“Troubling Matters: Disinformation and the challenges of more ‘critical thinking’” webinar

The webinar offers a nuanced look into disinformation campaigns and presents a researcher’s perspective on these phenomena. Join us for a presentation followed by a Q&A session, in which Dr. Ahmer Arif will talk about human-centered responses to disinformation that go beyond mere fact checking.

In this webinar, we will discuss how our social computing systems are being used to intentionally spread misleading information and what we — as educators and designers — might do to address this. Drawing on examples from his research into disinformation campaigns, Dr. Arif  will add nuance to our understanding of what they are, and confront four commonly held misconceptions about how these campaigns work.

Specifically, our speaker will focus on the structure and dynamics of these campaigns as they targeted: 1) a humanitarian response group operating in the Syrian Civil War; and 2) a highly charged conversation in 2016 about police violence in America and the #BlackLivesMatter movement. Dr. Arif will integrate the findings from these separate studies and draw on the literary theory of postcritique to broaden our repertoire of ideas on how we might address mis- and disinformation.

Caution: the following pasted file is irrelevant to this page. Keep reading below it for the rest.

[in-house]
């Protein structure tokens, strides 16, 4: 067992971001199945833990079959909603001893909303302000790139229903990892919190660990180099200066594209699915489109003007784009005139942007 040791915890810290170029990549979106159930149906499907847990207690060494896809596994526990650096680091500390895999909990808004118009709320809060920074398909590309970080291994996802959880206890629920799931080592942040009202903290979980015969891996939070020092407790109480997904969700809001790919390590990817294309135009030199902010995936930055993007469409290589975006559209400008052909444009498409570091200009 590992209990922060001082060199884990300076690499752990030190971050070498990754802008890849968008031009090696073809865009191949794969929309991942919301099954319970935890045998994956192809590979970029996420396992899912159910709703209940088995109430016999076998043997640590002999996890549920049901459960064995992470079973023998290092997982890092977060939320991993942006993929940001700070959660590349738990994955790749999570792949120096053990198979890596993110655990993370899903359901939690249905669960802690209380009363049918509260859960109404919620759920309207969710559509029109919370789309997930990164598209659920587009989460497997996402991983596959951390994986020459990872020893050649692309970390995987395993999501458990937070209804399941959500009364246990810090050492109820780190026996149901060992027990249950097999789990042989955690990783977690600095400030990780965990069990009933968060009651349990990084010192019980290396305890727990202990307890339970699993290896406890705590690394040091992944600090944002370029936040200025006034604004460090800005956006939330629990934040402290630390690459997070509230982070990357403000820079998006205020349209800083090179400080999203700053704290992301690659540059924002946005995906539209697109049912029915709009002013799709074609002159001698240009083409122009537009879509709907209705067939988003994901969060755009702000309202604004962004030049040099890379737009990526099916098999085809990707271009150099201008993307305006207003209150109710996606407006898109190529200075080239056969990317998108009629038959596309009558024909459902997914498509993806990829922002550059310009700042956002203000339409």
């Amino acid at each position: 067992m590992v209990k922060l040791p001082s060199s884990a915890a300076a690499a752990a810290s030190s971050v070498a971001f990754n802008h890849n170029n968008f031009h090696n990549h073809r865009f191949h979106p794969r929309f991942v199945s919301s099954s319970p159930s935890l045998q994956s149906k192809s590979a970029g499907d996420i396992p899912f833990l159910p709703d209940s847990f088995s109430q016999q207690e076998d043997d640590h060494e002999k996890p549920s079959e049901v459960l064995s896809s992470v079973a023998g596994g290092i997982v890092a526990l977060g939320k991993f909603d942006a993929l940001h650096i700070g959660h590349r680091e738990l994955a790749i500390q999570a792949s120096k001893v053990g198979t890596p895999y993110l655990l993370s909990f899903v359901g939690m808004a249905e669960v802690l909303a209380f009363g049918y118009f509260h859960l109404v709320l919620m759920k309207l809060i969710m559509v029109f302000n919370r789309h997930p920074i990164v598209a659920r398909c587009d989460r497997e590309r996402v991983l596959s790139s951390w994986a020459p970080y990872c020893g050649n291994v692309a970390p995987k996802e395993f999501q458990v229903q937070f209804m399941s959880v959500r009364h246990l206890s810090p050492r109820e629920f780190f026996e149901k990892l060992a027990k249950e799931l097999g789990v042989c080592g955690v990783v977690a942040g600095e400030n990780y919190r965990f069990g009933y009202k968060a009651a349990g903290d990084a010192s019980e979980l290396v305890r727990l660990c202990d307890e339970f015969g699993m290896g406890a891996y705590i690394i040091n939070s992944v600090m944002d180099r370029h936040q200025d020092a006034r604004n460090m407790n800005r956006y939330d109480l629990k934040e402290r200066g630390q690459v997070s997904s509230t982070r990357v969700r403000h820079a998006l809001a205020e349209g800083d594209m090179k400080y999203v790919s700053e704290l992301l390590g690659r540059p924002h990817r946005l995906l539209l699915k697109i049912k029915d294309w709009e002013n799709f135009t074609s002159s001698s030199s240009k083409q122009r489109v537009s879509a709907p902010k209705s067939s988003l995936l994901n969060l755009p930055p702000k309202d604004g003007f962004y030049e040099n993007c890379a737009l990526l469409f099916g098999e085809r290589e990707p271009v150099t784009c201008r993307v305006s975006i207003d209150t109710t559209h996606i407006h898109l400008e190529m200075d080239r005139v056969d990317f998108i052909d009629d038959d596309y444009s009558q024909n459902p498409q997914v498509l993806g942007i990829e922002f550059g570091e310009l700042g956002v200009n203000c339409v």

The webinar is organized by Fulbright Poland and financed by the U.S. Department of State from the Special Congressional Appropriation.

This webinar took place on June 24, 2021 as part of “The new media: between science and fiction” series.


You can access the recording directly on YouTube by clicking this link: https://youtu.be/1bewktp0D44


Ahmer Arif is an assistant professor at The University of Texas at Austin in the School of Information. His research falls at the intersection of computer science and social science and is situated within the fields of Human-Computer Interaction (HCI) and Computer Supported Cooperative Work (CSCW). He currently studies how people use communication technologies like social media to spread, shape and confront disinformation and misinformation.

He also conducts research into designing experiences in which we can reflect on our participation in these information spaces and the effects they are having on us. Beyond academia, he has had the good fortune to work as a researcher and consultant with several large organizations like Facebook, Yahoo!, The World Bank and the UN.

Learn more at ahmerarif.com.

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